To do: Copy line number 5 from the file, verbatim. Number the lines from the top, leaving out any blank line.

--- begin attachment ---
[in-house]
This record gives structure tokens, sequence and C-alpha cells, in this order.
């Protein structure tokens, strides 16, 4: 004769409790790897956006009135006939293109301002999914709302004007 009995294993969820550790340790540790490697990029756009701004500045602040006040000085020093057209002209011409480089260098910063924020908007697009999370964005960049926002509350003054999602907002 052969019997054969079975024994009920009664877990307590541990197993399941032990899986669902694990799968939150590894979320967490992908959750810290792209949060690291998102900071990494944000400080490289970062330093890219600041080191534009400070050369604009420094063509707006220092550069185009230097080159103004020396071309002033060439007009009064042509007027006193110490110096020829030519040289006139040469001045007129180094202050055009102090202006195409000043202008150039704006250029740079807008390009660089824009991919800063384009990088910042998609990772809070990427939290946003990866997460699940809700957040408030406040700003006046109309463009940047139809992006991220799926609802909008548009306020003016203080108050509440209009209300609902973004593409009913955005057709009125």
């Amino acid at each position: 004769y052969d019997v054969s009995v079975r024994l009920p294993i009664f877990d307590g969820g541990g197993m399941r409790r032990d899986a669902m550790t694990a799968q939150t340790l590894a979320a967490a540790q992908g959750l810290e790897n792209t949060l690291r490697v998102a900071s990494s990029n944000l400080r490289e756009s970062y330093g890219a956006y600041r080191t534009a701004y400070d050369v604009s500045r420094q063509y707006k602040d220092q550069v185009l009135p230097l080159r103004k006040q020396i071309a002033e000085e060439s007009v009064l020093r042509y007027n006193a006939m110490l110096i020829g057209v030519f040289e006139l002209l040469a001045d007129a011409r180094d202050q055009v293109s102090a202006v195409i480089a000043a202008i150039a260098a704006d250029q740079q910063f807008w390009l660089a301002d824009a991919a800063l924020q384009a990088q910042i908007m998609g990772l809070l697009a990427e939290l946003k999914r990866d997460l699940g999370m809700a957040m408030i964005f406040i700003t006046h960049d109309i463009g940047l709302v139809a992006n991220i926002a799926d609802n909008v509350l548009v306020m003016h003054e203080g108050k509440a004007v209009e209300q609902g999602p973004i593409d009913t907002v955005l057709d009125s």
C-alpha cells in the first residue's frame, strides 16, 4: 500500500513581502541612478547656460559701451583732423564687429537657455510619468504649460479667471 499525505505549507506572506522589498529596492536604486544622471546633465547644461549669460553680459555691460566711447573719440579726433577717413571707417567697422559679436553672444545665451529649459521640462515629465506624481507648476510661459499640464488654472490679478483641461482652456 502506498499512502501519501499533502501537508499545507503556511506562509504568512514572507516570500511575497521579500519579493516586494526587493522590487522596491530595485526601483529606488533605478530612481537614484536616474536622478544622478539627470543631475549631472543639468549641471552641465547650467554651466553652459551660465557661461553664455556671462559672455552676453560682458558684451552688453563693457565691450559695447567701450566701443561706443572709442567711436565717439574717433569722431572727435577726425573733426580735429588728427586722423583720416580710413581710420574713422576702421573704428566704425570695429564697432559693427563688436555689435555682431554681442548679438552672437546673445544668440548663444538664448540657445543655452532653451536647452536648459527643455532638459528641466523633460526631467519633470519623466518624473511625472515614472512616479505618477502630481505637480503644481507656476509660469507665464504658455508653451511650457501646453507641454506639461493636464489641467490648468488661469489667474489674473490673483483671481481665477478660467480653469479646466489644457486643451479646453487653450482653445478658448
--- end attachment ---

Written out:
C-alpha cells in the first residue's frame, strides 16, 4: 500500500513581502541612478547656460559701451583732423564687429537657455510619468504649460479667471 499525505505549507506572506522589498529596492536604486544622471546633465547644461549669460553680459555691460566711447573719440579726433577717413571707417567697422559679436553672444545665451529649459521640462515629465506624481507648476510661459499640464488654472490679478483641461482652456 502506498499512502501519501499533502501537508499545507503556511506562509504568512514572507516570500511575497521579500519579493516586494526587493522590487522596491530595485526601483529606488533605478530612481537614484536616474536622478544622478539627470543631475549631472543639468549641471552641465547650467554651466553652459551660465557661461553664455556671462559672455552676453560682458558684451552688453563693457565691450559695447567701450566701443561706443572709442567711436565717439574717433569722431572727435577726425573733426580735429588728427586722423583720416580710413581710420574713422576702421573704428566704425570695429564697432559693427563688436555689435555682431554681442548679438552672437546673445544668440548663444538664448540657445543655452532653451536647452536648459527643455532638459528641466523633460526631467519633470519623466518624473511625472515614472512616479505618477502630481505637480503644481507656476509660469507665464504658455508653451511650457501646453507641454506639461493636464489641467490648468488661469489667474489674473490673483483671481481665477478660467480653469479646466489644457486643451479646453487653450482653445478658448